How Concrete and Bulk Earthworks are Used in the Mining Industry

Creating deep and extensive mines requires certain logistical considerations. Some of the most important are safety, mineshaft stability, and removal and storage of waste material. Many of these issues can be solved with mine concrete and bulk earthworks. But what are they and how do they help?


Mine Concrete


Concrete is often used in mines for shaft stability to prevent collapse. It not only helps prevent rock movement, but also absorbs shock from blasts elsewhere in the mine. In recent decades, mine concrete has become a fast and efficient method of securing shafts.


Mine concrete is usually sprayed onto the walls of the shaft, and to meet this demand it has a different recipe to standard construction concrete. It usually has a lower cement-to-water ratio to improve early strength and drying times. Mine concrete also has high ductility, meaning it remains plastic even under high stress.


The concrete can also be reinforced with fibers to improve its strength. In many instances, steel fibers are used to provide reinforcement and further improve ductility. This is similar to how steel rods are used to reinforce construction concrete.


Mine concrete can either serve a permanent or semi-permanent purpose. This will depend on the length of time the mine will be open, or any future plans for permanent reinforcement. It’s important to work this out before deciding on the concrete’s composition, as they require different compositions of the core ingredients.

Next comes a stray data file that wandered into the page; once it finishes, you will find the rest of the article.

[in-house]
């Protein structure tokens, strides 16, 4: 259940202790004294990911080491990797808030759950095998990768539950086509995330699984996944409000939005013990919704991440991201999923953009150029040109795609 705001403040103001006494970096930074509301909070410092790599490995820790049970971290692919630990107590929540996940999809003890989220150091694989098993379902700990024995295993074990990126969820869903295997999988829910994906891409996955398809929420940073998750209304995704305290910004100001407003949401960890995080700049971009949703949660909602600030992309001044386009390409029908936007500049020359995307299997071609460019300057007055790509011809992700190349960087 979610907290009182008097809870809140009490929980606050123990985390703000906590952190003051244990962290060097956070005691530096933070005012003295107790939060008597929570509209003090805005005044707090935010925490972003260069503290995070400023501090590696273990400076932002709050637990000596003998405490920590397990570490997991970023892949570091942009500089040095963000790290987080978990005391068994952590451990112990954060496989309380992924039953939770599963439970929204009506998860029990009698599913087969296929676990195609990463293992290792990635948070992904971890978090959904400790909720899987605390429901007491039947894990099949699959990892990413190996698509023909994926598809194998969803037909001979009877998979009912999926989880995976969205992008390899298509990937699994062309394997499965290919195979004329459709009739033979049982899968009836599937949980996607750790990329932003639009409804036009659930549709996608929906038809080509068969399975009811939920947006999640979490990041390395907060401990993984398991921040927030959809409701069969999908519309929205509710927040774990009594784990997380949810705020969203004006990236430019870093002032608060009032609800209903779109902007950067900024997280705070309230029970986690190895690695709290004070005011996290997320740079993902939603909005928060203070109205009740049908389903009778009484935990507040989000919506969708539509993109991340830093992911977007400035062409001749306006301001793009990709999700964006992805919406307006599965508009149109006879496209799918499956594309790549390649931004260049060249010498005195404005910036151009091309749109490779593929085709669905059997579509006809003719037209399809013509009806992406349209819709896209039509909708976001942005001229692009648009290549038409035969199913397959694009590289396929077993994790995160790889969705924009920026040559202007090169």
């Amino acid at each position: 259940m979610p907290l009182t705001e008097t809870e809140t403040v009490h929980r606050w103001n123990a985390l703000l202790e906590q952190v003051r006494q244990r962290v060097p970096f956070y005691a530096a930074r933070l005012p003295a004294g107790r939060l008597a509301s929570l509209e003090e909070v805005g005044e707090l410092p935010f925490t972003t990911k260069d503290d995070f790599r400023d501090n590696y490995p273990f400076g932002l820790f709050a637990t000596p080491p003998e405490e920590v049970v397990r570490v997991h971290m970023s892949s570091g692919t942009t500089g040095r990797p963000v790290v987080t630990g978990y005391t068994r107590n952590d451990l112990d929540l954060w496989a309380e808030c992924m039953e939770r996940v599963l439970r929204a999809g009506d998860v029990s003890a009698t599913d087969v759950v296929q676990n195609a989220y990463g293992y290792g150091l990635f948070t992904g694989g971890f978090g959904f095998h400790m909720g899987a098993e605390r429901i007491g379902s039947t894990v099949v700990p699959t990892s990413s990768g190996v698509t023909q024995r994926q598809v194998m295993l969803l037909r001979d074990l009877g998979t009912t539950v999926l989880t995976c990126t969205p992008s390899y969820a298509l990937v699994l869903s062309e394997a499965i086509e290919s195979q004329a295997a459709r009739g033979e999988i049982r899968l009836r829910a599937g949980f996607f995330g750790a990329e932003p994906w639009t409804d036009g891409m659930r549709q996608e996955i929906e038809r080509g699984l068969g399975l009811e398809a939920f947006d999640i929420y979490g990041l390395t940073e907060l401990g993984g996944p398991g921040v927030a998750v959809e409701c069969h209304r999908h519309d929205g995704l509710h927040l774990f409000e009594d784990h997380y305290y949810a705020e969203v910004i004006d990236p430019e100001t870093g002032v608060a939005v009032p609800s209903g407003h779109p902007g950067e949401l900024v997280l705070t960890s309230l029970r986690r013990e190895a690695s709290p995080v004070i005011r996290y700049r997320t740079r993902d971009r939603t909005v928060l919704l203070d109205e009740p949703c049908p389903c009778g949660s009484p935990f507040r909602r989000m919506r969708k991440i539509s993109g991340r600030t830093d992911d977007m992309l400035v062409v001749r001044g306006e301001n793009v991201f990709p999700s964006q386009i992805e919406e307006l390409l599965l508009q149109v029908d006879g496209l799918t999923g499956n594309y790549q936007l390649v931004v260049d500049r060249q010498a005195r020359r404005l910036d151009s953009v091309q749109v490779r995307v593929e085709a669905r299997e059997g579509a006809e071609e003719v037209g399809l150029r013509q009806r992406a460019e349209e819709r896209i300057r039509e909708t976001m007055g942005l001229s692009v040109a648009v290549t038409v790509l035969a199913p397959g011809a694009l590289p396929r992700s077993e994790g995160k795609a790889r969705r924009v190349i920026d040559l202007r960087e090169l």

Bulk Earthworks


Bulk earthworks essentially serve two purposes in the mining industry. The first is as a place to collect waste materials from the mining process, and the second is to reuse this waste material for construction of secondary mining facilities. For example, bulk earthworks from material extraction are often used for:


  • Road construction

  • Building dams

  • Railways

  • Trenches and canals


The overall aim is to reuse as much waste material as possible in order to reduce the expense of its removal. Conversely, it also saves on the expense of shipping in extra earth to build these necessary mining features. Striking the right balance between extraction and construction is often a challenge when building a mine, but it’s an important factor to get right.


For the process to be as efficient as possible, bulk earthworks are classified either by the material being used for by the purpose of construction. It’s important for both to be accurate in order to maintain safety in the structure. For example, constructions under higher stress, such as railways and dams, require a different composition of materials than something like a pathway or road.


Mine Concrete and Bulk Earthworks with SCRIBANTE


SCRIBANTE understands the key safety concerns relating to mine concrete and bulk earthworks. Both are necessary for addressing safety and logistical concerns in mine construction.


We help our clients to build safe and efficient mines using the latest industry developments in mine concrete and bulk earthworks. If you’re setting up a new mine in South Africa, or want to know more about safety and logistics, contact SCRIBANTE for more information.

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